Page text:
Email Delivery

Receive new posts as email.

Email address

Syndicate this site

RSS | Atom


About This Site
Contact Us
Privacy Policy


November 2010
Sun Mon Tues Wed Thurs Fri Sat
  1 2 3 4 5 6
7 8 9 10 11 12 13
14 15 16 17 18 19 20
21 22 23 24 25 26 27
28 29 30        

Stories by Category

Basics :: Basics
Casting :: Casting Listen In Podcasts Videocasts
Culture :: Culture Hacking
Deals :: Deals
Future :: Future
Hardware :: Hardware Adapters Appliances Chips Consumer Electronics Gaming Home Entertainment Music Photography Video Gadgets Mesh Monitoring and Testing PDAs Phones Smartphones
Industry :: Industry Conferences Financial Free Health Legal Research Vendor analysis
International :: International
Media :: Media Locally cached Streaming
Metro-Scale Networks :: Metro-Scale Networks Community Networking Municipal
Network Types :: Network Types Broadband Wireless Cellular 2.5G and 3G 4G Power Line Satellite
News :: News Mainstream Media
Politics :: Politics Regulation Sock Puppets
Schedules :: Schedules
Security :: Security 802.1X
Site Specific :: Site Specific Administrative Detail April Fool's Blogging Book review Cluelessness Guest Commentary History Humor Self-Promotion Unique Wee-Fi Who's Hot Today?
Software :: Software Open Source
Spectrum :: Spectrum 60 GHz
Standards :: Standards 802.11a 802.11ac 802.11ad 802.11e 802.11g 802.11n 802.20 Bluetooth MIMO UWB WiGig WiMAX ZigBee
Transportation and Lodging :: Transportation and Lodging Air Travel Aquatic Commuting Hotels Rails
Unclassified :: Unclassified
Vertical Markets :: Vertical Markets Academia Enterprise WLAN Switches Home Hot Spot Aggregators Hot Spot Advertising Road Warrior Roaming Libraries Location Medical Public Safety Residential Rural SOHO Small-Medium Sized Business Universities Utilities wISP
Voice :: Voice


November 2010 | October 2010 | September 2010 | August 2010 | July 2010 | June 2010 | May 2010 | April 2010 | March 2010 | February 2010 | January 2010 | December 2009 | November 2009 | October 2009 | September 2009 | August 2009 | July 2009 | June 2009 | May 2009 | April 2009 | March 2009 | February 2009 | January 2009 | December 2008 | November 2008 | October 2008 | September 2008 | August 2008 | July 2008 | June 2008 | May 2008 | April 2008 | March 2008 | February 2008 | January 2008 | December 2007 | November 2007 | October 2007 | September 2007 | August 2007 | July 2007 | June 2007 | May 2007 | April 2007 | March 2007 | February 2007 | January 2007 | December 2006 | November 2006 | October 2006 | September 2006 | August 2006 | July 2006 | June 2006 | May 2006 | April 2006 | March 2006 | February 2006 | January 2006 | December 2005 | November 2005 | October 2005 | September 2005 | August 2005 | July 2005 | June 2005 | May 2005 | April 2005 | March 2005 | February 2005 | January 2005 | December 2004 | November 2004 | October 2004 | September 2004 | August 2004 | July 2004 | June 2004 | May 2004 | April 2004 | March 2004 | February 2004 | January 2004 | December 2003 | November 2003 | October 2003 | September 2003 | August 2003 | July 2003 | June 2003 | May 2003 | April 2003 | March 2003 | February 2003 | January 2003 | December 2002 | November 2002 | October 2002 | September 2002 | August 2002 | July 2002 | June 2002 | May 2002 | April 2002 | March 2002 | February 2002 | January 2002 | December 2001 | November 2001 | October 2001 | September 2001 | August 2001 | July 2001 | June 2001 | May 2001 | April 2001 |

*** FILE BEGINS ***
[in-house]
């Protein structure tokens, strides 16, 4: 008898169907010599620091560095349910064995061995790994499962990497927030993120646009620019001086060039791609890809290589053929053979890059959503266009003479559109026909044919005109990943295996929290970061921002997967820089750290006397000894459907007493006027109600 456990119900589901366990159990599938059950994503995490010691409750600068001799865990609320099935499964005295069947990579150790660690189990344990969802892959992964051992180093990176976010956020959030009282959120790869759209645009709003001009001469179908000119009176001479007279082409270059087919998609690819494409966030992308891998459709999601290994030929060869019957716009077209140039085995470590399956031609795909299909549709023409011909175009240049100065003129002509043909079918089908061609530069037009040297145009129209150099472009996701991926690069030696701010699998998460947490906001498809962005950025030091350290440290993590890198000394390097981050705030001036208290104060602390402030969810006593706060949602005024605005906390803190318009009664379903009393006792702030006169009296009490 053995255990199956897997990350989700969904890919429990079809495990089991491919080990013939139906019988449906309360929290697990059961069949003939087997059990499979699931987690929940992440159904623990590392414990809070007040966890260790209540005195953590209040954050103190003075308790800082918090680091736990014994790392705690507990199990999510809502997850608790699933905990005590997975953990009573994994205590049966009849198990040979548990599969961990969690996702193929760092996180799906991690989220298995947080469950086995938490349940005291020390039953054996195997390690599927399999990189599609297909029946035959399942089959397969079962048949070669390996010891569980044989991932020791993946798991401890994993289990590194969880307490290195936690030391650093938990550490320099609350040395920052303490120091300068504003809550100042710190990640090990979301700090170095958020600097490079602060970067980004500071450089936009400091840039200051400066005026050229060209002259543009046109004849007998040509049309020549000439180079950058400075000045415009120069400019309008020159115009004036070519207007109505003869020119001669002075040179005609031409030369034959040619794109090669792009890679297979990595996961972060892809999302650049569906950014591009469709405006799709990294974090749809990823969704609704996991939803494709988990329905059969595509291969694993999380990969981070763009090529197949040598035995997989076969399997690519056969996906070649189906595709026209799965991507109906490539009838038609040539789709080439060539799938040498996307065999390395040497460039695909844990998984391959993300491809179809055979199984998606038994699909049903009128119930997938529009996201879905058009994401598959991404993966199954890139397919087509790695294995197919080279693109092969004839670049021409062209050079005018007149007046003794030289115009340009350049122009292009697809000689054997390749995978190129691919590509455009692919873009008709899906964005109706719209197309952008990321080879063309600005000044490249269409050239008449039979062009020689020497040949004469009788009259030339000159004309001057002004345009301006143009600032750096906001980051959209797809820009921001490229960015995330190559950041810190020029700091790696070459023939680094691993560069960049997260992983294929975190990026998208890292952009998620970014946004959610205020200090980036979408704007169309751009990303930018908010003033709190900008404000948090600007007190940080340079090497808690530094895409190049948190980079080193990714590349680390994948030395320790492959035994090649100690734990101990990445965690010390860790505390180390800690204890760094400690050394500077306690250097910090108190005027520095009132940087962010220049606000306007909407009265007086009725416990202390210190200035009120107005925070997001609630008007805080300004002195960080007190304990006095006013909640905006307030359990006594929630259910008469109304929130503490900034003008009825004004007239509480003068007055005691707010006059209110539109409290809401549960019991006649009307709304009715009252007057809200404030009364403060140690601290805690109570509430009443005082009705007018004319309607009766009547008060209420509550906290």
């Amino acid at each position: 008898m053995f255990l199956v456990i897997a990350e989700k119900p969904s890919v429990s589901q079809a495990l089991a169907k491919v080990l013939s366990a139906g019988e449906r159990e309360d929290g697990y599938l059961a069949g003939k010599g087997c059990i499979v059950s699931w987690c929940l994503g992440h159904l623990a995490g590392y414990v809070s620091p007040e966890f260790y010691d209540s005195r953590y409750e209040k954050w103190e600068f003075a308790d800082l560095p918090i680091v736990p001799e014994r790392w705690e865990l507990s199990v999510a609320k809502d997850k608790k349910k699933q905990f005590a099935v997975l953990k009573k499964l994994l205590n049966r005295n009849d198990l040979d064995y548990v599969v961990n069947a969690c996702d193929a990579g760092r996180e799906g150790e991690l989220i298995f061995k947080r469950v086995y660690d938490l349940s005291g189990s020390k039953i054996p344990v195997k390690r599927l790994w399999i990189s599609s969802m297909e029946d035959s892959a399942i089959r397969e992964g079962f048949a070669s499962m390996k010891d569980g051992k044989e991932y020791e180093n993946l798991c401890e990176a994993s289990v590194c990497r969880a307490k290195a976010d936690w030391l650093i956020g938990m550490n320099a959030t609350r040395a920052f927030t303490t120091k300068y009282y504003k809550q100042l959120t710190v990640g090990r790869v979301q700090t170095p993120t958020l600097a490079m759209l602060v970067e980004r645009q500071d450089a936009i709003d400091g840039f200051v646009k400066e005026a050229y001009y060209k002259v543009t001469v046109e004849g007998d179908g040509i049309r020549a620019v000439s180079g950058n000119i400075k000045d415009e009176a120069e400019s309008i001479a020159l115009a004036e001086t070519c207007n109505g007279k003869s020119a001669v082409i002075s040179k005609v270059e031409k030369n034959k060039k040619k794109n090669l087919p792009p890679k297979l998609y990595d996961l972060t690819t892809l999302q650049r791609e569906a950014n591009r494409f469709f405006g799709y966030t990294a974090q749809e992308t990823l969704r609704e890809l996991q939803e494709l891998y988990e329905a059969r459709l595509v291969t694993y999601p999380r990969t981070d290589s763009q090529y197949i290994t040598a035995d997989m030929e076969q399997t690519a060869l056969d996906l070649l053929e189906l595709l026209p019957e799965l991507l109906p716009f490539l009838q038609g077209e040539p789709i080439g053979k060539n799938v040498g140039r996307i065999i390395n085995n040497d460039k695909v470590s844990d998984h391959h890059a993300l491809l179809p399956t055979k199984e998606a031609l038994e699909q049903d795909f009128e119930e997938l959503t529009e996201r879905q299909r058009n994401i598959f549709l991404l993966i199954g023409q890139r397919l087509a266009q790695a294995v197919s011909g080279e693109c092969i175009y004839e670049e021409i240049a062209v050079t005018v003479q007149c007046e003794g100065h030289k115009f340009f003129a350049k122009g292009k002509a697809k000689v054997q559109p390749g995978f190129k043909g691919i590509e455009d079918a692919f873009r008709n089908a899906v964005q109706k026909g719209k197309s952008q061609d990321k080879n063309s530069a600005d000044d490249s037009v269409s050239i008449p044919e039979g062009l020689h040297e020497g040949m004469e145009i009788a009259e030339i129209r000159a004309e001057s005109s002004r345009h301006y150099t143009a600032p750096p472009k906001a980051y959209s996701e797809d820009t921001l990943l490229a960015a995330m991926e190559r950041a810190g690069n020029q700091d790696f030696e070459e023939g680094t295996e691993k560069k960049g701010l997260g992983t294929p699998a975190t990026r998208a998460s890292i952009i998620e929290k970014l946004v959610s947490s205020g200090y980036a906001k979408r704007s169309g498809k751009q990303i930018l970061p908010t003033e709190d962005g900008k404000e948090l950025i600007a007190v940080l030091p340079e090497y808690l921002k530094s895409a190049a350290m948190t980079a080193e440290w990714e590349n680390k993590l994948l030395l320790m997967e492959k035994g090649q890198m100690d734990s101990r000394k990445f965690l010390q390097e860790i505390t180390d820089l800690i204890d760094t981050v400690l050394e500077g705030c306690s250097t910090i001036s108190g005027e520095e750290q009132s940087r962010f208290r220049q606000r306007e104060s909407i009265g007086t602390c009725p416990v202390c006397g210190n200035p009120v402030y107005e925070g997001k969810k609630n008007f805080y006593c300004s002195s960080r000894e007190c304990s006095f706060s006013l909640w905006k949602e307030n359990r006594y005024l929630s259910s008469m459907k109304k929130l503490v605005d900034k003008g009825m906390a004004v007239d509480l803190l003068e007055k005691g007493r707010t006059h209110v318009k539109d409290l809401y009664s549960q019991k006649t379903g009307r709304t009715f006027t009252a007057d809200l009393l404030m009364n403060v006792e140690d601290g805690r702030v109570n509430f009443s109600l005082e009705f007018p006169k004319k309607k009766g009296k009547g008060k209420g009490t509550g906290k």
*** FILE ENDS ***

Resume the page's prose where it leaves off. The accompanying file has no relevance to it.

Recent Entries

In-Flight Wi-Fi and In-Flight Bombs
Can WPA Protect against Firesheep on Same Network?
Southwest Sets In-Flight Wi-Fi at $5
Eye-Fi Adds a View for Web Access
Firesheep Makes Sidejacking Easy
Wi-Fi Direct Certification Starts
Decaf on the Starbucks Digital Network
Google Did Snag Passwords
WiMax and LTE Not Technically 4G by ITU Standards
AT&T Wi-Fi Connections Keep High Growth with Free Service

Site Philosophy

This site operates as an independent editorial operation. Advertising, sponsorships, and other non-editorial materials represent the opinions and messages of their respective origins, and not of the site operator. Part of the FM Tech advertising network.


Entire site and all contents except otherwise noted © Copyright 2001-2010 by Glenn Fleishman. Some images ©2006 Jupiterimages Corporation. All rights reserved. Please contact us for reprint rights. Linking is, of course, free and encouraged.

Powered by
Movable Type

« Unbranded Starbucks Has Free Wi-Fi | Main | Barnes & Nobles Switches to Free Wi-Fi »

July 27, 2009

Verizon Adds Free Hotspots for DSL, Fiber Customers

Verizon will provide its medium-and-faster-speed DSL and fiber (FiOS) customers with free national Wi-Fi hotspot access: The service, provided by Boingo and rumored to be in the works earlier this year, allows Verizon to match some of Cablevision's offer in overlapping territory, but to also compete with cable operators and future competitive services elsewhere. The directory is available, but lame.

Cablevision has committed $300m to a tri-state (NY, NJ, and Conn.) buildout of outdoor Wi-Fi to its broadband customers in those same states. Verizon, in contrast, has turned to Boingo Wireless to provide service. Boingo couldn't comment on particulars, but said the deal applied to all Verizon business units; Boingo's previous contract was just with Verizon's business group.